Written and directed by Noah Baumbach
Mortality, marriage and middle-class America gets a muddled inspection under a cloud of toxic vapors in Noah Baumbach’s White Noise, a cynical and nihilistic comedy about a couple’s confrontation with their inevitable end and the feelings it inspires about their life.
Jack (Adam Driver) and Babette (Greta Gerwig) live in an Ohio town, raising four kids between them born from their combined eight marriages, present one included, and their house is stuffed with debris from a shared life of accumulation. The bustle of their family is like a whirlwind moving through it, with sons, daughters, children and teens, talking at, with, or over each other, and Jack struggles through the crossfire, answering a question here, giving comment there: It’s exhausting.
The first quiet moment comes in the marital bed. Jack and Babette discuss the matter of who dies first, and for whom the other’s passing would be more devastating. One’s abyss is the other’s chasm, which is then the other’s void. The hypothetical becomes reality, as a toxic cloud appears on the edge of town, threatening everything within it, and sending everyone on the run in mortal fear. Backed up highways, panicked traffic accidents, makeshift emergency camps follow, and the aftermath of the “event” only aggravates Jack and Babette’s fears, both now convinced the end is closer, and somehow more inevitable, than ever.
White Noise is dense with the surreal, the absurd, the painfully mundane and everything in between. Adapting Don DeLillo’s source novel is a daunting undertaking to begin with, as DeLillo’s writing is already busier than most, and Baumbach strains to include both texture, exchanges and greater ideas. Yet in trying to do so, the onslaught is incessant, and you’re left trying hard to find the signal to noise ratio, and filter the static from the salient points in a movie that’s about the great common denominator of life, but beleaguered by near-infinite trivialities.
Gerwig and Driver are the pillars that bridge White Noise, but Baumbach spends more time on building Jack, leaving Babette’s character with little footing and Gerwig forced to spend most of the film as an aloof and pensive cypher while Jack tries to suss out the source of her funk.
The funk of White Noise as a whole is keen satire, only it doesn’t go far beyond it during its runtime, instead double-dipping into its dark comedy, absurd scenarios and riding high on the fortuitous timing of COVID-19 fears that remain within reach of our ADHD-riddled memories. Death comes for us all, and fears of death as well to some extent, but the virus that put the world on its ass represented a novel rendition of mortality that we couldn’t cope with, as this new-fangled specter meant a lived experience that was beyond what our imaginations had prepared us for until this point.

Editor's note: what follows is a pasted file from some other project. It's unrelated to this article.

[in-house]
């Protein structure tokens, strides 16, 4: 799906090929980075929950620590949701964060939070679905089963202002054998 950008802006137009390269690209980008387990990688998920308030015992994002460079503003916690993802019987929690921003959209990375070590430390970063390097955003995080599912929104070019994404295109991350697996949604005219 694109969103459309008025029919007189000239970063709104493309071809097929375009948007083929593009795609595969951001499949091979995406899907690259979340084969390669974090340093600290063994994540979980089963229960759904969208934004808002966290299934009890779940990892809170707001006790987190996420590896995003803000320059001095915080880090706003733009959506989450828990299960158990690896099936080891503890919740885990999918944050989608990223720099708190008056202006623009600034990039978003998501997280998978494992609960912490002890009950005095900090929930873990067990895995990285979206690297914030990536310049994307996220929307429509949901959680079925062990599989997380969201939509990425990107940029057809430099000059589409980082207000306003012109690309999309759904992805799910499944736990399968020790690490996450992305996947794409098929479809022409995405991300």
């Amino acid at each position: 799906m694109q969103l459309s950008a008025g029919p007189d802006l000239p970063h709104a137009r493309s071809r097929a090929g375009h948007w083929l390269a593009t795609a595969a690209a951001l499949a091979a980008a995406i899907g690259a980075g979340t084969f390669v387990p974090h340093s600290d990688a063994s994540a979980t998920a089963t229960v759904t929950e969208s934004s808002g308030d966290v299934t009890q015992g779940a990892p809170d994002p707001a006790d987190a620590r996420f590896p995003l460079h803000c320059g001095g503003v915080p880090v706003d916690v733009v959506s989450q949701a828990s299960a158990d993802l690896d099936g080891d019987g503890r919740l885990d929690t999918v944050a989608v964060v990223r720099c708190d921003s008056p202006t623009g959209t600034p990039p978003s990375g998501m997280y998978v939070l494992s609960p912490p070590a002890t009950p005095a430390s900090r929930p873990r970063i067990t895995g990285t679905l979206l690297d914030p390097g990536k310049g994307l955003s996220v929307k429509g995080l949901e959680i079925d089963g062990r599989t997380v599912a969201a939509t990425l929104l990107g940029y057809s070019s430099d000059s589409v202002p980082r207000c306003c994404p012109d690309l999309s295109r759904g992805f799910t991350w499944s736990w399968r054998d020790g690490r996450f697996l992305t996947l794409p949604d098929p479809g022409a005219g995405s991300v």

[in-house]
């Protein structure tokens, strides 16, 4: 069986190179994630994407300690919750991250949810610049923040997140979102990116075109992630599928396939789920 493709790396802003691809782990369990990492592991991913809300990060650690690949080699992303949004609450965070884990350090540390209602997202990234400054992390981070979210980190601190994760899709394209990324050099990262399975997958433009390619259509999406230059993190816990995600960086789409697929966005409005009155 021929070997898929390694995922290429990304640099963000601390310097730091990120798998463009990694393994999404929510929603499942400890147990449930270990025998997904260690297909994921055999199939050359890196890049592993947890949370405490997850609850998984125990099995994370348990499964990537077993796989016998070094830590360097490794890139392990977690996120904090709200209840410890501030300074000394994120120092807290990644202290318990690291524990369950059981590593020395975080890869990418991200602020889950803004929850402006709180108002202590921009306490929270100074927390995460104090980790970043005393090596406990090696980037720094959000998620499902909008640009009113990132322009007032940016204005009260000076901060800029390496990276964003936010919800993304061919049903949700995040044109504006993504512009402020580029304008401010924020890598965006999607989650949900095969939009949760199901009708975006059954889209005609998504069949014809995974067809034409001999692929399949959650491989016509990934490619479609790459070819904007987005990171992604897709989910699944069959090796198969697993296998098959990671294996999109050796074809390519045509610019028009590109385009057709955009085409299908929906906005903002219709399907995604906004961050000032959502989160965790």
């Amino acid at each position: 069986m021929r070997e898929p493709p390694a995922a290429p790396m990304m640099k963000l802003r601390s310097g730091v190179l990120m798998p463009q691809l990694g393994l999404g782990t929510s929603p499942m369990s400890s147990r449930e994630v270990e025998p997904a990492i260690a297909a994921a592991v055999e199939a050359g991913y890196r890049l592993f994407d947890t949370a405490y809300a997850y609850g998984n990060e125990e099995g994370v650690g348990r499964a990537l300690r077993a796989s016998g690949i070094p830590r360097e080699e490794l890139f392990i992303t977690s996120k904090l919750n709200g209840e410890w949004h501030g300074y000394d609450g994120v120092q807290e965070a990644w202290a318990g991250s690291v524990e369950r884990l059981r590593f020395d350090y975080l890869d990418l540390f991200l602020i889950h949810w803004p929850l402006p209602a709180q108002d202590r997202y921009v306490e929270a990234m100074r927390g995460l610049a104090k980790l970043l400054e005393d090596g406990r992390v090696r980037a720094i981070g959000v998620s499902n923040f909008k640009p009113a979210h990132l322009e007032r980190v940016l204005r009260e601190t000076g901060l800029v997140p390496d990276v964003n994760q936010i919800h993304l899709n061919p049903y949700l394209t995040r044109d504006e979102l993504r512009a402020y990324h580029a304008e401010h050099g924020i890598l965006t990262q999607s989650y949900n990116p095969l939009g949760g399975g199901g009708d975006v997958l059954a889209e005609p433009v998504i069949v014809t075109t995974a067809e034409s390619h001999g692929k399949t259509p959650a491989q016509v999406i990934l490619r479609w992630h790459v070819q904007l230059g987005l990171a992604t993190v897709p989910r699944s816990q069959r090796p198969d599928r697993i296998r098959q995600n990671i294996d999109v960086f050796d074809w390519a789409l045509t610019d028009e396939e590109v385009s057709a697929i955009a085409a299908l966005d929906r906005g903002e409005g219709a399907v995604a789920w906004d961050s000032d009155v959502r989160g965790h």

White Noise feels apt in that exploration, as Jack and Babette suddenly have a more tangible fear to dress the scarecrow of their nebulous existential fears, and anyone who has felt similar would do well to join a middle-aged married couple on the journey to possible acceptance. Anyone with less patience for middle class dread and the materialistic trappings they surround themselves with in lieu of spiritual satisfaction will get less mileage.
White Noise has flair, style, and vision, but it also drags, with the wacky encounters, exchanges and passages not always engaging enough to keep you paying attention. As you forge ahead with Jack and Babette, it’s easy to get lost in the weeds of things, and at the destination there’s a cynical conclusion that’s not wholly original.
Which leaves you wondering if our cultural commentary hasn’t progressed all that much since the mid-80s when White Noise was published to acclaim. If the message doesn’t feel outdated, but the meaning we take from it remains largely the same blunt condemnation, is that an indictment of the movie, or of cultural stasis on our part?